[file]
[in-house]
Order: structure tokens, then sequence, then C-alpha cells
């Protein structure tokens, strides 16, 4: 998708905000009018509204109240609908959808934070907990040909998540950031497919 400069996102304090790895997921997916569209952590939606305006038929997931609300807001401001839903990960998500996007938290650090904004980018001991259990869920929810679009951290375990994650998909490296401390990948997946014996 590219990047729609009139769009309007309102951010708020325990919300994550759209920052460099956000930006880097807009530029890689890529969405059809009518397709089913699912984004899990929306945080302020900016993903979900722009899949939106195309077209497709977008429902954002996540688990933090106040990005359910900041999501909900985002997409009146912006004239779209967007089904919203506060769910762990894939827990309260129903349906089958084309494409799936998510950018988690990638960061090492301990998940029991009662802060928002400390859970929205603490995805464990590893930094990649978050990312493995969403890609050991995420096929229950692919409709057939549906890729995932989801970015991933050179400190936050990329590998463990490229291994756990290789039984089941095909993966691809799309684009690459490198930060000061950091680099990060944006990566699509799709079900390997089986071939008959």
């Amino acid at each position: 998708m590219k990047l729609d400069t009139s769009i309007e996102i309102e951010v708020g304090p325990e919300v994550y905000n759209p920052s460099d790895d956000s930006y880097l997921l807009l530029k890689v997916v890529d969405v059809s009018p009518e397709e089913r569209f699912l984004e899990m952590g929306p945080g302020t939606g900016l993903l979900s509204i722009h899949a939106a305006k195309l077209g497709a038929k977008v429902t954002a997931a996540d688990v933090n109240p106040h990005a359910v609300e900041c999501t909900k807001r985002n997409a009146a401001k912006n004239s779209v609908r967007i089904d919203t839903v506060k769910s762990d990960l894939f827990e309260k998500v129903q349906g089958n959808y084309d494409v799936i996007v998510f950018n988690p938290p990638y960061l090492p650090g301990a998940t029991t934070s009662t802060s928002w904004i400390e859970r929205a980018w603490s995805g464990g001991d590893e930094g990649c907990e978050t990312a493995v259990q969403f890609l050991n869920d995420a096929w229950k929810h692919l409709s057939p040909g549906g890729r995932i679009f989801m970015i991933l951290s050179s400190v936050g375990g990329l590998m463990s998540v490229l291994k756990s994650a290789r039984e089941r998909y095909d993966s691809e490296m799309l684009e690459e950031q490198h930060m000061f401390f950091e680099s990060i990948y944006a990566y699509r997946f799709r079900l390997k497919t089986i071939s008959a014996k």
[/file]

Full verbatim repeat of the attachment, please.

[in-house]
Order: structure tokens, then sequence, then C-alpha cells
């Protein structure tokens, strides 16, 4: 998708905000009018509204109240609908959808934070907990040909998540950031497919 400069996102304090790895997921997916569209952590939606305006038929997931609300807001401001839903990960998500996007938290650090904004980018001991259990869920929810679009951290375990994650998909490296401390990948997946014996 590219990047729609009139769009309007309102951010708020325990919300994550759209920052460099956000930006880097807009530029890689890529969405059809009518397709089913699912984004899990929306945080302020900016993903979900722009899949939106195309077209497709977008429902954002996540688990933090106040990005359910900041999501909900985002997409009146912006004239779209967007089904919203506060769910762990894939827990309260129903349906089958084309494409799936998510950018988690990638960061090492301990998940029991009662802060928002400390859970929205603490995805464990590893930094990649978050990312493995969403890609050991995420096929229950692919409709057939549906890729995932989801970015991933050179400190936050990329590998463990490229291994756990290789039984089941095909993966691809799309684009690459490198930060000061950091680099990060944006990566699509799709079900390997089986071939008959």
């Amino acid at each position: 998708m590219k990047l729609d400069t009139s769009i309007e996102i309102e951010v708020g304090p325990e919300v994550y905000n759209p920052s460099d790895d956000s930006y880097l997921l807009l530029k890689v997916v890529d969405v059809s009018p009518e397709e089913r569209f699912l984004e899990m952590g929306p945080g302020t939606g900016l993903l979900s509204i722009h899949a939106a305006k195309l077209g497709a038929k977008v429902t954002a997931a996540d688990v933090n109240p106040h990005a359910v609300e900041c999501t909900k807001r985002n997409a009146a401001k912006n004239s779209v609908r967007i089904d919203t839903v506060k769910s762990d990960l894939f827990e309260k998500v129903q349906g089958n959808y084309d494409v799936i996007v998510f950018n988690p938290p990638y960061l090492p650090g301990a998940t029991t934070s009662t802060s928002w904004i400390e859970r929205a980018w603490s995805g464990g001991d590893e930094g990649c907990e978050t990312a493995v259990q969403f890609l050991n869920d995420a096929w229950k929810h692919l409709s057939p040909g549906g890729r995932i679009f989801m970015i991933l951290s050179s400190v936050g375990g990329l590998m463990s998540v490229l291994k756990s994650a290789r039984e089941r998909y095909d993966s691809e490296m799309l684009e690459e950031q490198h930060m000061f401390f950091e680099s990060i990948y944006a990566y699509r997946f799709r079900l390997k497919t089986i071939s008959a014996k």